In Matter of DeMarco v. Raftery (242 AD2d 625, 662 NYS2d 138 [2d Dept 1997]), a hearing officer, reviewing an applicant's request for appointment of counsel, noted that the delinquent parent had an interest in real property which a "screening bureau" held was an indication of assets sufficient to deny appointment of counsel.
The applicant had been employed, lost his job and argued that he was indigent. The hearing officer held a hearing (the applicant appeared without counsel) and concluded that the applicant has "not rebutted the presumption of an ability to earn." (Id. at 626.)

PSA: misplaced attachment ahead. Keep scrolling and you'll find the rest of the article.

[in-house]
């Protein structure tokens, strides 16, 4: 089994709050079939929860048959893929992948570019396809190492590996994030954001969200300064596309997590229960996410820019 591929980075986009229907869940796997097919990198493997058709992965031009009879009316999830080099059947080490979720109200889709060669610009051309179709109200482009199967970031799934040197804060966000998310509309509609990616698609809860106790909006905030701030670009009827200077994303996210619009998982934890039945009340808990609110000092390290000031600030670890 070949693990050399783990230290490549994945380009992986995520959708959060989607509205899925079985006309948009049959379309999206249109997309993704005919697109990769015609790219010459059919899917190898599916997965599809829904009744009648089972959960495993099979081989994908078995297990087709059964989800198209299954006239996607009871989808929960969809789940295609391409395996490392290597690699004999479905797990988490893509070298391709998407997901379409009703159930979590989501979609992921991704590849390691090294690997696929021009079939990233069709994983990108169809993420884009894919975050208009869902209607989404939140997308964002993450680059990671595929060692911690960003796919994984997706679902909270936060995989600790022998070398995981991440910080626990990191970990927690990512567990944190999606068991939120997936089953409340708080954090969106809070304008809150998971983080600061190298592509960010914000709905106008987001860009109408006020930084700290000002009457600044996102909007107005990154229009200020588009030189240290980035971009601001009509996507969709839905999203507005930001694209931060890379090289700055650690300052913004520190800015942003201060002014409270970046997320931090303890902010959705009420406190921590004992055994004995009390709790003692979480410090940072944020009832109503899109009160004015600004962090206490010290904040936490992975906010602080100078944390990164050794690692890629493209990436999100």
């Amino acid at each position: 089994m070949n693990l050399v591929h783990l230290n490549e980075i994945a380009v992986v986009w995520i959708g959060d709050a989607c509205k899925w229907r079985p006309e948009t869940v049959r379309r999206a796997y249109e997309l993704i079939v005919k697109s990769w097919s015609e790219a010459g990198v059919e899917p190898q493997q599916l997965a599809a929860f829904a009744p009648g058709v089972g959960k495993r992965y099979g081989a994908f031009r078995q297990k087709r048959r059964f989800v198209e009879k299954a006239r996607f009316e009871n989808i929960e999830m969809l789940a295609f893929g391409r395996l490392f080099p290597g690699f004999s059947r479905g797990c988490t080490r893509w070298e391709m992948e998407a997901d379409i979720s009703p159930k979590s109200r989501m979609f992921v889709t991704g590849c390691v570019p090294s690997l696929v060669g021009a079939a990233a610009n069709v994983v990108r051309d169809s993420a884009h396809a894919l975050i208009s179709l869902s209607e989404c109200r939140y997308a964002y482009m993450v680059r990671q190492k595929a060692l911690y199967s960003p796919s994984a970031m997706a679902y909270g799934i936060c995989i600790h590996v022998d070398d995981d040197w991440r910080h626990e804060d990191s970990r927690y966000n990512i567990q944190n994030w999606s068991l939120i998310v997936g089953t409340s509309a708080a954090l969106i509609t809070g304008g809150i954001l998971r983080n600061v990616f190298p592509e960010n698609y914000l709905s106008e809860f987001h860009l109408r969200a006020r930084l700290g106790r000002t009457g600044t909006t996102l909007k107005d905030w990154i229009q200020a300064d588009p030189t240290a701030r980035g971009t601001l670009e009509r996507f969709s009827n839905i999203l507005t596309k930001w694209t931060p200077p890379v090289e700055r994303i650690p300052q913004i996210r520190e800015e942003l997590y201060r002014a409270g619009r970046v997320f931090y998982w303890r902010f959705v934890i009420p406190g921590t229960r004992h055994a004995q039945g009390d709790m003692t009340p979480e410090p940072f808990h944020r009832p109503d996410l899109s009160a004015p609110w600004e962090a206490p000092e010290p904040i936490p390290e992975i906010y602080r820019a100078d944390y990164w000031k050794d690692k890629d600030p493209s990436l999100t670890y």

The appellate court held that the applicant had been denied the assistance of counsel, stating that the officer's reliance on the real property asset was imprudent, as there was no evidence that it was "susceptible to immediate disposition" and there was no competent proof of its value. (Id. at 626.)
The Court never commented on whether the applicant had some obligation to rebut the "presumption of ability to earn."